We continue our trip today in Indiana. Nicknamed “The Hoosier State” Indiana is the 12th smallest State in the Union, but ranks 16th in population. That makes it urban by definition.
President James Madison approved Indiana into the Union as the nineteenth state on December 11, 1816. During its territorial days, the city of Corydon in southern Indiana was the State capital. Upon receiving Statehood, the capital was moved to Indianapolis, where it is to this day.
Besides being the capital, Indianapolis is the State’s largest city by a wide margin. It is joined by Fort Wayne, Evansville, and South Bend in a list of Indiana cities exceeding 100,000 in population.
Marked by a rock cairn the highest point in Indiana is on 1,257 foot Hoosier Hill. It is in the rural area of Franklin Township, almost to Ohio in far eastern Indiana. The lowest point in the State is 320 feet above sea level at the confluence of the Ohio River and Wabash River in northeast Indiana. The geographic center of Indiana is on Main Street, two miles west of Avon.
Indiana is bordered on the north by Michigan, and on the south by Kentucky. Ohio is at Indiana’s eastern terminus while Illinois borders the state to the west. The northwestern corner of Indiana (just 40 miles of it) is bordered by Lake Michigan.
Lake Michigan plays an important role in the climate of Indiana. The northern half of the state is subject to “lake effect” snowfall from storms swirling out of that particular Great Lake. In recent years, climate change has brought about some drought in Indiana, but the historical norm for rainfall has been about 40 inches a year. Much of it occurs in the Spring and Summer.
“Time.” It is a big deal to Indianans. The state is one of 13 states to cover more than one-time zone. The western half of the state does a great deal of commercial work with Chicago and wants to be in the Central Time Zone. The eastern half of the state is in the Eastern Time Zone. To make matters even more confusing, until 2006 Indiana didn’t recognize Daylight Savings Time.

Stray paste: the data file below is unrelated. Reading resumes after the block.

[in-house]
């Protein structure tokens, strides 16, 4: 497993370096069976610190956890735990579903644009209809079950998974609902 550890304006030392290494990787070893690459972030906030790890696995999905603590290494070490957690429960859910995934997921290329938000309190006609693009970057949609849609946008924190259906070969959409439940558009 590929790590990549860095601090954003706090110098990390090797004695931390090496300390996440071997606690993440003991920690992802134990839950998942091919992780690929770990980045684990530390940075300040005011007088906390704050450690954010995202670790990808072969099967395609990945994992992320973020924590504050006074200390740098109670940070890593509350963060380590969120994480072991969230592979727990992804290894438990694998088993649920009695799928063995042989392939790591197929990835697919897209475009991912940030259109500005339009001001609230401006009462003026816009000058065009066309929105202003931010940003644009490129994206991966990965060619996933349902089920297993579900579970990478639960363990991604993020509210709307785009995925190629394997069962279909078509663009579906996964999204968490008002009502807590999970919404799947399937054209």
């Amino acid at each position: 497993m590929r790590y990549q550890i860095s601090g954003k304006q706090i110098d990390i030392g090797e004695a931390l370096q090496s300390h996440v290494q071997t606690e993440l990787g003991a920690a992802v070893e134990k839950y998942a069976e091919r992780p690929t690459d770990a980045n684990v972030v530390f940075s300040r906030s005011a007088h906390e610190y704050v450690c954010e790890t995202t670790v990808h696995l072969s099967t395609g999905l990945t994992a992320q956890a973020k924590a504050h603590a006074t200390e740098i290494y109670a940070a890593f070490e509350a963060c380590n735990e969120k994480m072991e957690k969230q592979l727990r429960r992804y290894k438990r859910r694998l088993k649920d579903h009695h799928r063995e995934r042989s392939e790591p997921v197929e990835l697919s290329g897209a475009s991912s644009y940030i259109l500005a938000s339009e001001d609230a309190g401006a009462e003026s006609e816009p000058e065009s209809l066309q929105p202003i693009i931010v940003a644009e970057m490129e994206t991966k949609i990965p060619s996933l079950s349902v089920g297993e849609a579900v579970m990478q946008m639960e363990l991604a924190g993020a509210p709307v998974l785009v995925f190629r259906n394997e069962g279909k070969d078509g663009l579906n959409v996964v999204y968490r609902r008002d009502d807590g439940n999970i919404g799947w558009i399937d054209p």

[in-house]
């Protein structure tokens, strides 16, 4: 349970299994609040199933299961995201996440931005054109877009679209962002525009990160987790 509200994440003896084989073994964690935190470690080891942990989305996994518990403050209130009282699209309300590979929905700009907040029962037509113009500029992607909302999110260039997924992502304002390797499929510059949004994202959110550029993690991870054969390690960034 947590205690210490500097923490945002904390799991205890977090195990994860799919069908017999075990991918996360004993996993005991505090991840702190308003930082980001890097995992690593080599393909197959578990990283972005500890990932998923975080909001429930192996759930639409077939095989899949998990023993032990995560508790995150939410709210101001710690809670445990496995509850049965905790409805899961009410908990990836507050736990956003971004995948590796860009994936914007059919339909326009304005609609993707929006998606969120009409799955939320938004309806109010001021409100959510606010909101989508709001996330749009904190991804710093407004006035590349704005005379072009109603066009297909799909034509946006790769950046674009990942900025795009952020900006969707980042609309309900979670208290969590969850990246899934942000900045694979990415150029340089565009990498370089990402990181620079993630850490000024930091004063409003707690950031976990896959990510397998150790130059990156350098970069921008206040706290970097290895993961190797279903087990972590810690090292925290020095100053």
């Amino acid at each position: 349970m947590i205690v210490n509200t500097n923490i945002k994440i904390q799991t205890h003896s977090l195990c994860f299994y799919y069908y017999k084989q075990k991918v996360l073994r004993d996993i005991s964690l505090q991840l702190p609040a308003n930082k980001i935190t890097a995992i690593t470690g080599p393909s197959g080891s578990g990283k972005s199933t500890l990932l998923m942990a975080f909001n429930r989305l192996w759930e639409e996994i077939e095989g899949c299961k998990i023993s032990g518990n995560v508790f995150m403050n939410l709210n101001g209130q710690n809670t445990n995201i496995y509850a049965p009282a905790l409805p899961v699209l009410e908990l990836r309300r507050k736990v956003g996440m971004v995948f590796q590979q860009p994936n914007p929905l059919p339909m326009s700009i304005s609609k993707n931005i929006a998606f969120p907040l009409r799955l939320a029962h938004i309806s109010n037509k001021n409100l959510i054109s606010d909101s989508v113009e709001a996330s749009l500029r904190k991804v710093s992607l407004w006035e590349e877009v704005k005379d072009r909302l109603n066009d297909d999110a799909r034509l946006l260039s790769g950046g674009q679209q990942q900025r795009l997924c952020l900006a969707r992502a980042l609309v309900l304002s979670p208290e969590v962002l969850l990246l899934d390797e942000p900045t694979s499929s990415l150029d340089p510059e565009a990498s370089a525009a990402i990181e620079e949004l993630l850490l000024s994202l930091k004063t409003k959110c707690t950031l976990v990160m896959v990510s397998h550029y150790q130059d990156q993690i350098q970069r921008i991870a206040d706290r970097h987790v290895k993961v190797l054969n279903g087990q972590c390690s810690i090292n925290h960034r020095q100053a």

Top Airports in Indiana:
Fort Wayne International serves just under 300,000 passengers a year. Chicago is the most frequent destination.
South Bend International greets about 330,000 passengers annually. Detroit and Atlanta share most-popular honors,
Indianapolis International is the major airport in Indiana, serving about 3.5 million flyers annually. Many of them are going to, or coming from, Atlanta.
The Top Four Grossing Movies Filmed in Indiana:
Public Enemies (2009)
A History of Violence (2005)
Close Encounters of the Third Kind (1977)
A Christmas Story (1983)
Military/Politics: Eugene Debs, Virgil Grissom, Wendell Wilkie, Mike Pence, and Dan Quayle.
Actors: Anne Baxter, Jake Short, James Dean, Phil Harris, Buck Jones, Vivica A. Fox, Carole Lombard, Shelley Long, Jenna Fischer, Marjorie Main, Nicole Anderson, Dylan Minnette, Florence Henderson, and Forrest Tucker.
Entertainers: Hoagy Carmichael, Michael Jackson, Twyla Tharp, David Letterman, John Mellencamp, Cole Porter, Red Skelton, Janet Jackson, Adam Lambert, Trevor Jackson, Peyton Clark, Trey Schafer, Axl Rose, Mike Epps, Wildabeast Adams, Drew Lynch, LaToya Jackson, Babyface, Jermaine Jackson, and Tito Jackson.
Authors: Theodore Dreiser, Alfred Bertram Guthrie, Ernie Pyle, Rex Stout, John Green, Booth Tarkington, and Jessamyn West.
Athletes: Larry Bird, Jay Cutler, Mick Foley, Skylar Diggins, Andrew East, and James Hellwig.
Weird and Wonderful Facts About Indiana:
The first long distance race in America was held May 30, 1911at the Indianapolis Motor Speedway. The winner, Ray Harroun, averaged 75 mph.
The Indianapolis 500, self-styled “the greatest spectacle in sports” is held annually on Memorial Day weekend. The 2013 Indy 500 winner, Tony Kanaan, drove the fastest 500, averaging 187 mph.
While Illinois has “Land of Lincoln” on its license plates and Honest Abe was born in Kentucky, he was raised in Indiana.